[Library lessons] Expert catalog search skills, pt. 2

In yesterday’s post, I introduced the idea of authority control and showed how it is similar to the idea of disambiguation in Wikipedia.  Today, I want to go into authority control in more depth.

The purpose of authority control is to have one term – and one term only – to represent a concept, name, or place.  (This post will focus on concepts, but you’ll be able to extrapolate this idea for names and places.) This official term is the authorized heading.  The Library of Congress publishes lists of these authorized headings.

Why is this important?

If you want to get the best search results, then you’ll want to search with the authorized subject headings.

So, for instance, if you want to search for works about feminist philosophy, you should know that the official term is not “feminist philosophy”, nor is it “women and philosophy”.  Instead, the official subject heading is “feminist theory”.

As an aside, the Library of Congress has been accused on more than a few occasions of using racist, sexist, homophobic, demeaning, or just downright stupid subject headings.  If you ever want to discuss it, contact me.  We’ll go grab a cup of coffee, and I’ll tell you about Sandynistas.

For now, we will leave aside the issue of whether or not you like the subject heading.  The point is that there is one and only one subject heading for a given concept, and if you know it, your catalog searches will be awesome, because you will be able to find everything in the catalog that has that subject heading.

Before I get into the complicated part, let’s think about the power of this for a second.  When you search Google or you search an article database, you are searching the full text of bazillions of documents.  You can find lots of stuff using keywords.  But you have probably had this experience when using Google: you enter some keywords, and then the results aren’t what you want. Then you change the keywords and see if you can get different results.  You might do this a few times until you find something that looks useful to you.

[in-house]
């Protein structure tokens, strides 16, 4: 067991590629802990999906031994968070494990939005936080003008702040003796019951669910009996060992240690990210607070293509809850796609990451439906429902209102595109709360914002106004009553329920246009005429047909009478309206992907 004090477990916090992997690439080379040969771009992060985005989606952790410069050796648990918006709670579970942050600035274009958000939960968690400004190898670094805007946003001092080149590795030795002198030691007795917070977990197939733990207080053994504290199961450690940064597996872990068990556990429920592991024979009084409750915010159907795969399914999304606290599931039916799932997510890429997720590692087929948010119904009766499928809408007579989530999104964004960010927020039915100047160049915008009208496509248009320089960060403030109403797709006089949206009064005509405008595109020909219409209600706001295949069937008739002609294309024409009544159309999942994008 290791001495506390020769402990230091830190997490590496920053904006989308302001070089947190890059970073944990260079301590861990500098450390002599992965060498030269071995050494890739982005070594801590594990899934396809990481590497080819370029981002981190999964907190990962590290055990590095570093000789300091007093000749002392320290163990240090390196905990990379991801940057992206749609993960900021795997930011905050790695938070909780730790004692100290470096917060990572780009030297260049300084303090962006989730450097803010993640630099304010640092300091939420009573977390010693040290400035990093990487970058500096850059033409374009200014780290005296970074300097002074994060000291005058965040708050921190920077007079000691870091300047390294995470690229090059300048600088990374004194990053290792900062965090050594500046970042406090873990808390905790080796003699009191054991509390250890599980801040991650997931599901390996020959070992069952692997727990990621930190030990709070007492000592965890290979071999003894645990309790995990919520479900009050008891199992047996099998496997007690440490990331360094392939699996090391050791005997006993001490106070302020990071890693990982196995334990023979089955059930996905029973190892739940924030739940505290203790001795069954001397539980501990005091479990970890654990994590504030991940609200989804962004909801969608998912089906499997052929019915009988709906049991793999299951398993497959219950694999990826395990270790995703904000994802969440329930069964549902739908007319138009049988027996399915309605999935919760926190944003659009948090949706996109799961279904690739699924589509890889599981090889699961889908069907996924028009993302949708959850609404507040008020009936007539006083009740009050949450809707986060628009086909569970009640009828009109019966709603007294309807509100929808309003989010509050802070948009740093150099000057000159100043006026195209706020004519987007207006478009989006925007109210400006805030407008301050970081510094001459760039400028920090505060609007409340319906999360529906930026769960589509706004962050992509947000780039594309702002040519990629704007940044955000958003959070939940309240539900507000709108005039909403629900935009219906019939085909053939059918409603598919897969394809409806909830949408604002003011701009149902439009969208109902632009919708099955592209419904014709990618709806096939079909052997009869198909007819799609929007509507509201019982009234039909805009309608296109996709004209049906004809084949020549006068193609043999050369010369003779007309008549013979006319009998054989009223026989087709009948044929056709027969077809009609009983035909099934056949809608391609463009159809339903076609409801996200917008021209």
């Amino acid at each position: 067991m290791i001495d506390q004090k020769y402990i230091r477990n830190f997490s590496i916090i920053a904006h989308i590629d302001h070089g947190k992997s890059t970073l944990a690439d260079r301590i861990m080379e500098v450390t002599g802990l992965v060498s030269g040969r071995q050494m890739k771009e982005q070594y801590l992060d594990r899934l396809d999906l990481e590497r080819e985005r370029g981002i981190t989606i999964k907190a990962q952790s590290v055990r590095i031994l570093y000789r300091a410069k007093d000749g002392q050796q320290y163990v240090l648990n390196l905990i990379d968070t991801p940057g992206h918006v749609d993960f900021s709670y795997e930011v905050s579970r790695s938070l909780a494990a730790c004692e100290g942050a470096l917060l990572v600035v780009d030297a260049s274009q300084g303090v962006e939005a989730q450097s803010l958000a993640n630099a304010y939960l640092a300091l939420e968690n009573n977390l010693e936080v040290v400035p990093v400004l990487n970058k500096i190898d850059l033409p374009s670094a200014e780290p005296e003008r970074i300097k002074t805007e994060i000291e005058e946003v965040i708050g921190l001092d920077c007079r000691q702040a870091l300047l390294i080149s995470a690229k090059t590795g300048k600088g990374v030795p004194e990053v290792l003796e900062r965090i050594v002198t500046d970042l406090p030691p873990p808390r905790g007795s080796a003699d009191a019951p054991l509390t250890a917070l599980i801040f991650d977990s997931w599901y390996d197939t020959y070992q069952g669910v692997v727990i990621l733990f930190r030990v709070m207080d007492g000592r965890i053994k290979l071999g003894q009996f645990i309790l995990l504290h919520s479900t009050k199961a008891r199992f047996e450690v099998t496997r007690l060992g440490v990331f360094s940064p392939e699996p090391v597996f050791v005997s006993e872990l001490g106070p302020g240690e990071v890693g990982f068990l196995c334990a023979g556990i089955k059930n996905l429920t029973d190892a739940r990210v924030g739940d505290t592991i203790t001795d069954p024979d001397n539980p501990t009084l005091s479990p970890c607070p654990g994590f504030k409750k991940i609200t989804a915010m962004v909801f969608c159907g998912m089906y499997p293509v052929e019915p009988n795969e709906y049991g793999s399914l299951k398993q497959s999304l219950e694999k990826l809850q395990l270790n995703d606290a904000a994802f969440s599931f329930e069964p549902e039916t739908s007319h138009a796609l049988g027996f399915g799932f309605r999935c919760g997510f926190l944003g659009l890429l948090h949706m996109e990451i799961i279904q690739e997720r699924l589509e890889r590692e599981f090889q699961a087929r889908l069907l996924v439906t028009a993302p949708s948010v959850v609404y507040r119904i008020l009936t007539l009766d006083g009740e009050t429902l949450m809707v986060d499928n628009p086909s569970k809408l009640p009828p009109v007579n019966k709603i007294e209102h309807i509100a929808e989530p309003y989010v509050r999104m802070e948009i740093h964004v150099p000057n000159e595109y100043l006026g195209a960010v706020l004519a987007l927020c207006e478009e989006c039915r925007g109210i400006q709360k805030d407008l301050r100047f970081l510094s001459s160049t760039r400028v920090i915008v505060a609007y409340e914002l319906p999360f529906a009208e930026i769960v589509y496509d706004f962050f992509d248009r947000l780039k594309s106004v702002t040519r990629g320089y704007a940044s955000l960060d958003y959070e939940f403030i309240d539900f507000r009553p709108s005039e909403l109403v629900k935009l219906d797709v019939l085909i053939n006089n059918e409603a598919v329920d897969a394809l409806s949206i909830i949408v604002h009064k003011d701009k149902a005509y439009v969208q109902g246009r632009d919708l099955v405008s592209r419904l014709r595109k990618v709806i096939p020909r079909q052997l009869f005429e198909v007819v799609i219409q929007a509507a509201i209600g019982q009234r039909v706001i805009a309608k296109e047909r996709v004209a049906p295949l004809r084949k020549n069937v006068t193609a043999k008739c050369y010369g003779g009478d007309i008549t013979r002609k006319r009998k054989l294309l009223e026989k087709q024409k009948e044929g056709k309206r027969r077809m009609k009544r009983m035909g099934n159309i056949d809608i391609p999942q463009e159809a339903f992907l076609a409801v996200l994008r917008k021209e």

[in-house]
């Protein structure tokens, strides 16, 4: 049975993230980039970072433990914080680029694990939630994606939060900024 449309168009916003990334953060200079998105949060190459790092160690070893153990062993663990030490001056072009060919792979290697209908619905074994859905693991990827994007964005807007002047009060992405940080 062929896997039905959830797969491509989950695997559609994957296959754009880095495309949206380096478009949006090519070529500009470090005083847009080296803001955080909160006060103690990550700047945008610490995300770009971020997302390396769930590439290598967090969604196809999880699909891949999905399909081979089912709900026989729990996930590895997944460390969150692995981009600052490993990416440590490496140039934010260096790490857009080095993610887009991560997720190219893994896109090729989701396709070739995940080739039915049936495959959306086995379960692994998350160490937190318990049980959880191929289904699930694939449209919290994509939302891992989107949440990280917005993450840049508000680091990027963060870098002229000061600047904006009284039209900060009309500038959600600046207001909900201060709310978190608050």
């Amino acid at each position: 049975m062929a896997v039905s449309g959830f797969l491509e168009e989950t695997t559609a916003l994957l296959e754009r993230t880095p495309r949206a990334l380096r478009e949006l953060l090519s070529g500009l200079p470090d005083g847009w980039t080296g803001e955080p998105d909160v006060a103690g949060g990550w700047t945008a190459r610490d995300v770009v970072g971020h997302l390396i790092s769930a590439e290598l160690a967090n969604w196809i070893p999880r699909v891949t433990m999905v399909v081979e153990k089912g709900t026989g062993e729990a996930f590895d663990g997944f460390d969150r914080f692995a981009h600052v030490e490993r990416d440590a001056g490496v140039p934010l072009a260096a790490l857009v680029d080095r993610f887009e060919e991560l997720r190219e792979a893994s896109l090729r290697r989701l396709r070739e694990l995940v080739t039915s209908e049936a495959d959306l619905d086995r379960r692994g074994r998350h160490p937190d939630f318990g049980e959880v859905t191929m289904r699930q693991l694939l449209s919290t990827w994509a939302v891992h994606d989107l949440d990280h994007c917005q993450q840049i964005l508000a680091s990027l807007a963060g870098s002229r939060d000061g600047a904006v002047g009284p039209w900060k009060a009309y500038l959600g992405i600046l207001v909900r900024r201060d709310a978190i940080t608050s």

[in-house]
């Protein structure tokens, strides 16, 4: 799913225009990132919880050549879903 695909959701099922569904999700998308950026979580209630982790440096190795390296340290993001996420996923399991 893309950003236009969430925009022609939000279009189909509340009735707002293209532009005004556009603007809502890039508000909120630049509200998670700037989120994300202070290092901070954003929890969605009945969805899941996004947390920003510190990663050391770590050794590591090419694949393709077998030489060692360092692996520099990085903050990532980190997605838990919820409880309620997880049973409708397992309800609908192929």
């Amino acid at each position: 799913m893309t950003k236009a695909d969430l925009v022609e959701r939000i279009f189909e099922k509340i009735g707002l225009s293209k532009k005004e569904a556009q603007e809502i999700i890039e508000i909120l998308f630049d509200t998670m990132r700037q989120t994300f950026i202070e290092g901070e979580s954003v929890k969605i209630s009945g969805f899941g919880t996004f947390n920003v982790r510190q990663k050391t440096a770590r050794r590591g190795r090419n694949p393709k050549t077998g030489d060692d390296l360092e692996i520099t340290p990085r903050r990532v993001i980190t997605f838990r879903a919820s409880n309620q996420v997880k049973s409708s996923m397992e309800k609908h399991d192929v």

The truth is, that’s a pretty ineffective search technique.  There is no way for you to know if you got the best sites in your results, the most useful sites, or even a significant number of the sites on the topic you want.  For instance, let’s say you hit the lottery and you want to hit the fresh powder at Vail.  So first you Google ‘Vail fresh powder’.  You’ll find some stuff.  Then you try ‘skiing Vail’.  That looks better.  Then you think about what you’re really looking for, and you try ‘Vail ski vacation package’.  Now you’ve got some really helpful results.  But what you can never know is if you’ve gotten all the results on ski vacation packages at Vail.

Imagine you could look up an official term, like “Skiing–Vacation packages–Colorado–Vail”, and if you put it in Google, it would bring you only the appropriate results and all of the appropriate results.

Google doesn’t do that, but the catalog does.

Why?  Because Google bases its searches on searching the full text of the website.  There is so much stuff on the web, and language is a messy thing.  There is no standard way of talking about anything.  (Did you ever read Ernest Hemingway’s “Hills like white elephants”?  It’s a short story about abortion that never once mentions abortion.  It doesn’t even mention pregnancy.  If you tried to do a keyword search on abortion, it would never be in the results, since the word ‘abortion’ is not in it.)

The catalog is different.  When you search the catalog, you are not searching the full text of the items in the catalog.  Instead, you are searching catalog records that have been created by professionally-trained catalogers.

I’ll pick up tomorrow by traipsing through a catalog record in detail, to show you where the expert searching power lives in the catalog.


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